- How close are restaurants, grocery stores, onsite gym or weight room, and entertainment/activities?
- Hot tubs, heated pools, playgrounds, outdoor activities, boat docks, garages, parking spaces.
- Location, Location, Location.
- How much income can you expect to make?
There are so many variables that go into this equation. It is imperative that you work with a professional who understands the market and can help you with the details. If the unit is already in a rental program, you have a baseline to start with. If it is not currently in a rental program, your realtor or management company can run the numbers for you and provide you with an estimate. Don’t guess when it comes to these numbers. It could be the difference between being successful or not.
The following is for entertainment purposes only and is not meant to be used for investing advice.
We bought a VR in a beachfront condo property in Destin, FL in July, 2015. It’s in Miramar Beach, to be specific. I have 2 good years’ worth of data. I won’t give exact numbers, but you can figure it out.
- We put 25% down. Got a 30-year mortgage at 3.5%.
- It’s a two-bedroom, 2 bath unit on the 7th floor with a great beachfront view.
- Closed at just under $400k.
- Gross rental revenue for 2016: $43k.
- Gross for 2017: $45k.
- We use the on-site property management service, which charges 25% of gross rentals
- HOA fees are $649/month
If you do all that math, you’ll figure out that we come out of pocket a little bit (~$1,500-2,000/year). And actually, there was a special assessment this year that set us back another $4k.
All that said, it’s not as bad as it seems.
We use the condo ourselves for 2-3 weeks per year. That’s a few thousand dollars we don’t have to pay to rent a place. We only use it during the off-season and random weeks or weekends when it isn’t rented.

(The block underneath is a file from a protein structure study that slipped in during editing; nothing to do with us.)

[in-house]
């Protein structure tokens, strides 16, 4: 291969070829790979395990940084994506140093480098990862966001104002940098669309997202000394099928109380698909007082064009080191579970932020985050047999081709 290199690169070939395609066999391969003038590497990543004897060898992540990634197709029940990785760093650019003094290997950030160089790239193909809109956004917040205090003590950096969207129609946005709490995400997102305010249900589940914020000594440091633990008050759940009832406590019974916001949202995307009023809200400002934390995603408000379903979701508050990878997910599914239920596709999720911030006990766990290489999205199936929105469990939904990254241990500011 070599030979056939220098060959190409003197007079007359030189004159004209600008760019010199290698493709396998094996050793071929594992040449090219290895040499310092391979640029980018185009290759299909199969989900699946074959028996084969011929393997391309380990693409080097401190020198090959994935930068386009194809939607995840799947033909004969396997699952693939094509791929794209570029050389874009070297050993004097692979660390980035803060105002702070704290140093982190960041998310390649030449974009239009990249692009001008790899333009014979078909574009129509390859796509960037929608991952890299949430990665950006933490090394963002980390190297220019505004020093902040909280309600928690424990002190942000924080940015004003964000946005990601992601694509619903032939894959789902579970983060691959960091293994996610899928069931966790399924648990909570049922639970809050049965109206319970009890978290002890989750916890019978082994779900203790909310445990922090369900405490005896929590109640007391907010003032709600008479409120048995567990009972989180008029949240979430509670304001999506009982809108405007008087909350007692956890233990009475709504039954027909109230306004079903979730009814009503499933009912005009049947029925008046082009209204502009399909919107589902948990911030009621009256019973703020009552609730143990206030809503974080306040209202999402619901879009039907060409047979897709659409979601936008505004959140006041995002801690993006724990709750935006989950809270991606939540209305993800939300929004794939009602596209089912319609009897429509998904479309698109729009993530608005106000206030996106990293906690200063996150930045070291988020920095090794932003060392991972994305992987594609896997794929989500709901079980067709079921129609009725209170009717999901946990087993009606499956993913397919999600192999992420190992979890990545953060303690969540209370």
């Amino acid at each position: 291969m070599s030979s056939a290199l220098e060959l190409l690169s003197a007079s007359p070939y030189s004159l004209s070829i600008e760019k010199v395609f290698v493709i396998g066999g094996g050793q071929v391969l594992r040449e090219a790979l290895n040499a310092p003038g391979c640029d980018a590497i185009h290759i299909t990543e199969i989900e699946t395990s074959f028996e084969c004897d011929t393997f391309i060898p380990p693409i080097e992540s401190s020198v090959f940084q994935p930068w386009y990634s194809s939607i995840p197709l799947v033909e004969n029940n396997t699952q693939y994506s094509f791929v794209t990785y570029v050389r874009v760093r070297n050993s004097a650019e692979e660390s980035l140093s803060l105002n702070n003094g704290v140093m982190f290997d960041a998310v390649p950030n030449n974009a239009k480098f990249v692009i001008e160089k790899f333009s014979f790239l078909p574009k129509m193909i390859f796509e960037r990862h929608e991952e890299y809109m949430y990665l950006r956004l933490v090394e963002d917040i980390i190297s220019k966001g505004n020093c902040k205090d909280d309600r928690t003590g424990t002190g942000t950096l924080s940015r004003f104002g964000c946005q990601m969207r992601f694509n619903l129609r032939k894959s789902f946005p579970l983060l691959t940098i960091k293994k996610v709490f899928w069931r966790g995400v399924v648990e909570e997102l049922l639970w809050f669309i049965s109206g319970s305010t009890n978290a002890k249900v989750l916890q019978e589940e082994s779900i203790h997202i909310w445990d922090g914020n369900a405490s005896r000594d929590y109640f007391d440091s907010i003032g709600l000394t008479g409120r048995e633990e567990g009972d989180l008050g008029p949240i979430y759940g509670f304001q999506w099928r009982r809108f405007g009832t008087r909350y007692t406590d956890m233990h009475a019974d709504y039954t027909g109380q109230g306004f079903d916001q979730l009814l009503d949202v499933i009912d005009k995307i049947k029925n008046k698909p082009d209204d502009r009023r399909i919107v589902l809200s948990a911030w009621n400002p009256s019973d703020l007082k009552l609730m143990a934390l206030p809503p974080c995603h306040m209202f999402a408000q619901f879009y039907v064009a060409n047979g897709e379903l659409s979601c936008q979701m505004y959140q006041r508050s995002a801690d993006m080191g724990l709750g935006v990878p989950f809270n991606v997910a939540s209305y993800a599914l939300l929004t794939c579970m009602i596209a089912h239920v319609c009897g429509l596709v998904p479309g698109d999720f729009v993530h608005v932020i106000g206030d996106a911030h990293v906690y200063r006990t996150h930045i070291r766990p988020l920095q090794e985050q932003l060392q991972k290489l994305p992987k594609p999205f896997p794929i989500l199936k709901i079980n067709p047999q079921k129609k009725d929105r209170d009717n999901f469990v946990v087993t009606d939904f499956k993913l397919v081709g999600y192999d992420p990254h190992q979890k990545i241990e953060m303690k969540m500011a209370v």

We have a 1-year old, and will have at least 1 or 2 more kids. We plan to own this place for 20+ years and bring the family here.
I’ve run the model out for that long (20 years). At the 10-year mark — if we were to sell — then the profits would average back out to around 7% year over year. That isn’t great, but it isn’t horrible. This is all assuming around 1.5% appreciation.
If we do hold onto it for 20+ years, then that number grows a lot.
Another thing to consider is the 25% property/rental management fee. If we did this all ourselves, then we’d clear $10,000/year. But, we live in Atlanta. Managing a beach rental from 5 hours away would be an absolute nightmare. The last thing I want to deal with every single Saturday during peak season is someone not happy with something, not able to get the key code to work, the unit isn’t clean, etc. There are other third-party management companies in the area that take smaller fees (20%, I think). But our rental program is on site. It’s completely seamless for guests, and the office handles everything. It’s basically like a hotel where people own the rooms.
Along with the other fees mentioned, there are a bunch of other small fees that come with a VR:
- Broken dishes/appliances/toilets/whatever
- Annual fees for certain items maintained by the that are NOT part of the HOA dues (cable boxes, fitness center, etc.)
- Replacing furniture as it wears out
So, I guess my final take is that a VR in a popular beach area is only a good investment if you’re willing to hold onto it for a long time. We went in with this mindset, so I’m pretty happy with how things are going so far. In fact, I’m typing this from our balcony right now.
You can get properties across the street from the beach or a few blocks away for a little cheaper. I’m not sure if they rent as well, but I’ve seen some gross rental numbers that are pretty close to ours. So, properties just off the beach may cashflow better, which is something to consider. You also may go to less touristy areas, but I can’t say if they will gross as much.
I think I covered most everything. Sorry if anyone was looking for a wonderful story of quick riches, but I’d rather be honest about our specific case. I’m sure every market is a little different.
Original post can be found here.